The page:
GST could mark end of single screen cinemas, say exhibitors
Single-screen cinemas in Jharkhand could fold up with the roll out of Goods and Services Tax (GST) scheduled from July 1, as 18% slab has been fixed for tickets up to Rs 100, cine exhibitors said.
Traditional cinema halls are already dying a slow death in Jharkhand. Multiplexes, television, direct to home services, smart phones and internet have virtually ruined the business of single screen theatres in Jharkhand, they said.
Merely 30 single screen theatre of the 205 active through 70s and 80s, survive in the state.
The Jharkhand government had provided several relief measures, including slash of entertainment tax by 8% in 2014 to revive the halls fixing just 8% entertainment tax on halls in municipal corporation area, 5% in municipality area and 5% in rural areas. They were also let off the service tax ambit.
“Now, single screen operators, who have been paying 2% or 5% tax respectively, will have to cough up 18% GST. The traditional cinema halls are already running up losses, particularly in Jharkhand,” said Jharkhand Cinema Exhibitors Association (JCEA) secretary Prashant Singh.
The association wrote a letter to Prime Minister Narendra Modi with a copy to Union finance minister Arun Jaitely and Jharkhand chief minister Raghubar Das seeking a re-look at the GST rate for single screen cinemas in Jharkhand.
“We are operating cinema halls on a very thin margin since our average occupancy has reduced to 5% -10% annually. The current entertainment tax is already a liability and we have requesting that single screen halls are kept out of entertainment tax,” Singh said, adding, GST slab will render our businesses non-viable for operation from July 1.
“We have demanded that the government extend the compounding scheme of 1% GST on gross revenue below Rs 50 lakh to single screen cinemas, so that they survival,” he said.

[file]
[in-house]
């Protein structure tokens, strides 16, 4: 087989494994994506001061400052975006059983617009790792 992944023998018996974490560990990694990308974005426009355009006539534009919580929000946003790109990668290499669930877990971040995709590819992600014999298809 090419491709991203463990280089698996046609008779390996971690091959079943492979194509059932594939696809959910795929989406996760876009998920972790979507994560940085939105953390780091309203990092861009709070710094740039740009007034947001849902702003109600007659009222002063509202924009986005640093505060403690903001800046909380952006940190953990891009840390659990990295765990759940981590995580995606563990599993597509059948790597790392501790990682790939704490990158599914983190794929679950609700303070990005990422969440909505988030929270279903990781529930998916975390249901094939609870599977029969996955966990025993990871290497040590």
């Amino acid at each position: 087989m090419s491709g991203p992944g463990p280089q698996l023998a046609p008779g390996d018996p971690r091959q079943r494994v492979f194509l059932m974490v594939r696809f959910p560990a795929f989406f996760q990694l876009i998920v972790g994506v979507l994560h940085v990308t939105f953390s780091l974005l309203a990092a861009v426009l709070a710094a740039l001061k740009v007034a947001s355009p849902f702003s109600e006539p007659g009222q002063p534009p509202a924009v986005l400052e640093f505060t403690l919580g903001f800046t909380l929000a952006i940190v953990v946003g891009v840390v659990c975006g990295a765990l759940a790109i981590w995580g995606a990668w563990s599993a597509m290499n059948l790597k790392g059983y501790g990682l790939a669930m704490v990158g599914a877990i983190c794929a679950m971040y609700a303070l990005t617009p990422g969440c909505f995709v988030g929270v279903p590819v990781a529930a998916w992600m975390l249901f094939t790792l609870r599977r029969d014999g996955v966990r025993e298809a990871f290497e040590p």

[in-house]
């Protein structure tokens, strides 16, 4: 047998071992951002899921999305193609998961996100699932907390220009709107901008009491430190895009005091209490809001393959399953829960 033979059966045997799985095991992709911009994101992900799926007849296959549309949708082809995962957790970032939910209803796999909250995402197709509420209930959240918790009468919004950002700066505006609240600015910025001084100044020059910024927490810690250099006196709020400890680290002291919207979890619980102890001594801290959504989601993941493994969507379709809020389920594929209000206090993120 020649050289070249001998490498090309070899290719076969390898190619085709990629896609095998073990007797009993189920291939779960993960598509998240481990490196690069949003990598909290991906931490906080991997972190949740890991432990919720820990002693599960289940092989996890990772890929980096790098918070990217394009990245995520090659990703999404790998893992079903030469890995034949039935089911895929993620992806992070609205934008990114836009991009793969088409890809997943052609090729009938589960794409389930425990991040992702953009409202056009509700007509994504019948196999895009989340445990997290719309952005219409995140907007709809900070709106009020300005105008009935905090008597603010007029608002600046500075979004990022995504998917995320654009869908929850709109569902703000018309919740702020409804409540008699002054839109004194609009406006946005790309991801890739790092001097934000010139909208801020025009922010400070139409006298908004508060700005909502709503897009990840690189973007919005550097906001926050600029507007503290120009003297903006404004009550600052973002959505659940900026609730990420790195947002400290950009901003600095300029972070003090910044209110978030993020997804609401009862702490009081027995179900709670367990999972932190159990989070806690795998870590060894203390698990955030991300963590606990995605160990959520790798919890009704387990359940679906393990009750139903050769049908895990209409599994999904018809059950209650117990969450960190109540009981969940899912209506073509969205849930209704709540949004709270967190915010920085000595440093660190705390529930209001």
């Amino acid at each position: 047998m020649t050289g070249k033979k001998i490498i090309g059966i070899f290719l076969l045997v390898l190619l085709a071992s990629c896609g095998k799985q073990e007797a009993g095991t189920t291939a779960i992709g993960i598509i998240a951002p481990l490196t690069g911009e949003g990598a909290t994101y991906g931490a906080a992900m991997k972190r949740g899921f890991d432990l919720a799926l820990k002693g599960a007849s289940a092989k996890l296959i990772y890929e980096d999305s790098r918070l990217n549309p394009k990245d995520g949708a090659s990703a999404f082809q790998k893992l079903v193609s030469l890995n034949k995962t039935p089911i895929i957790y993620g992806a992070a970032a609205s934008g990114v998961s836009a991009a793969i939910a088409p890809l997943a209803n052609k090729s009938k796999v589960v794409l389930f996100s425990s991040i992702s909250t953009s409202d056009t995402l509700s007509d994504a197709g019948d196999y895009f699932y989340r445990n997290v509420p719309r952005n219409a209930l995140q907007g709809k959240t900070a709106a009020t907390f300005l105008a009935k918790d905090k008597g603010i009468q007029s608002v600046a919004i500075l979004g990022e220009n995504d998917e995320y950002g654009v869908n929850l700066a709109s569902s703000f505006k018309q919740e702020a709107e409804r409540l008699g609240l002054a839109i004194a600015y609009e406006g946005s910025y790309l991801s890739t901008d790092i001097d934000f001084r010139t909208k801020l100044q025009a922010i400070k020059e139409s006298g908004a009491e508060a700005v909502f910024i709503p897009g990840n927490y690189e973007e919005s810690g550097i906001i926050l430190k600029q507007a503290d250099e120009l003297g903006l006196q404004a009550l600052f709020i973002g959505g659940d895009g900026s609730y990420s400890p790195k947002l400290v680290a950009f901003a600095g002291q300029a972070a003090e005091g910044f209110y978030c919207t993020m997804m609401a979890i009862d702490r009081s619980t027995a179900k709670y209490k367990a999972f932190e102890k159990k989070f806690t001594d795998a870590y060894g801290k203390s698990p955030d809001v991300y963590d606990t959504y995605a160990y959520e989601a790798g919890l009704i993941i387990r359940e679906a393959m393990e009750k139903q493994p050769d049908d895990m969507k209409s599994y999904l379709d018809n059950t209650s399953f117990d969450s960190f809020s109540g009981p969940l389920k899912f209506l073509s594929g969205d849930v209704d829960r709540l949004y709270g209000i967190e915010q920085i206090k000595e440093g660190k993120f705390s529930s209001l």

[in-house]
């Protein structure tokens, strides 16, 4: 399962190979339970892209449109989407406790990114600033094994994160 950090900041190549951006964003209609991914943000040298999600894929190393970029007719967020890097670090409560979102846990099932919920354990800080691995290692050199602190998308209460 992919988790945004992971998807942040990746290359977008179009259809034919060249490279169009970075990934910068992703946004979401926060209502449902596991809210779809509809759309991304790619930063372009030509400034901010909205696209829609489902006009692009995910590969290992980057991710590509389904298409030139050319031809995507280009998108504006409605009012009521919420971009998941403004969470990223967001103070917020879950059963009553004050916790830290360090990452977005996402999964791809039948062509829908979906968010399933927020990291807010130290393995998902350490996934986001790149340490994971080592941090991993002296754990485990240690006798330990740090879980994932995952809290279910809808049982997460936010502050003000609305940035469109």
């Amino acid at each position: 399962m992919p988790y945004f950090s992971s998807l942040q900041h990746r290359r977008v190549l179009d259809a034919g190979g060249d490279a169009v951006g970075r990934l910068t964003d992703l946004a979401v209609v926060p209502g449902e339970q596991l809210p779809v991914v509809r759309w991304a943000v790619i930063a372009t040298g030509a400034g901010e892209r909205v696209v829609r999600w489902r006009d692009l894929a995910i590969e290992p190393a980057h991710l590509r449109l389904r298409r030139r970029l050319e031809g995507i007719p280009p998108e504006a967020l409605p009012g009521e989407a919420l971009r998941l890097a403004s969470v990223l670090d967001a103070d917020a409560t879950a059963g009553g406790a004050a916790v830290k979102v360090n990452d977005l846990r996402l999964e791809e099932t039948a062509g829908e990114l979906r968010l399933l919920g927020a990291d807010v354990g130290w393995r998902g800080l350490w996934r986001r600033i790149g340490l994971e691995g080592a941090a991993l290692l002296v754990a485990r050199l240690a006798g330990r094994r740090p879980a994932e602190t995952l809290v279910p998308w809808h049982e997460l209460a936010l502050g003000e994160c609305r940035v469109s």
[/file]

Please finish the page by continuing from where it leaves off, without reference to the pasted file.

Gopal Agarwal, proprietor of Deshbandhu Talkies in Jharia, said, “The GST rate will force us to increase ticket prices to compensate for the tax burden. When occupancy has already dropped to 10%, do you think anyone would visit single screen after hike in ticket price?”
Agarwal said,”The single screen halls are already on the ventilator. The government must think of their revival, as single screen theatres could generate huge employment.”
Cinema exhibitors have threatened go on a strike if their demands were not met by the Centre.
Gopal Krishna Tiwary, joint commissioner (administration) of state commercial tax department, has admitted that the price of tickets in single screen theatre could increase after GST’s roll out but the state did not have any role in it.
The lows for cine exhibitors in Jharkhand had started after 1994 with introduction of cable network and compact disc (CD) and digital videods (DVD). Over 40% traditional cinema halls had closed down by 2000. The situation worsened after 2001 with coming up of several private channels, direct to home (DTH) service, multiplexes and hike in entertainment tax by the state government.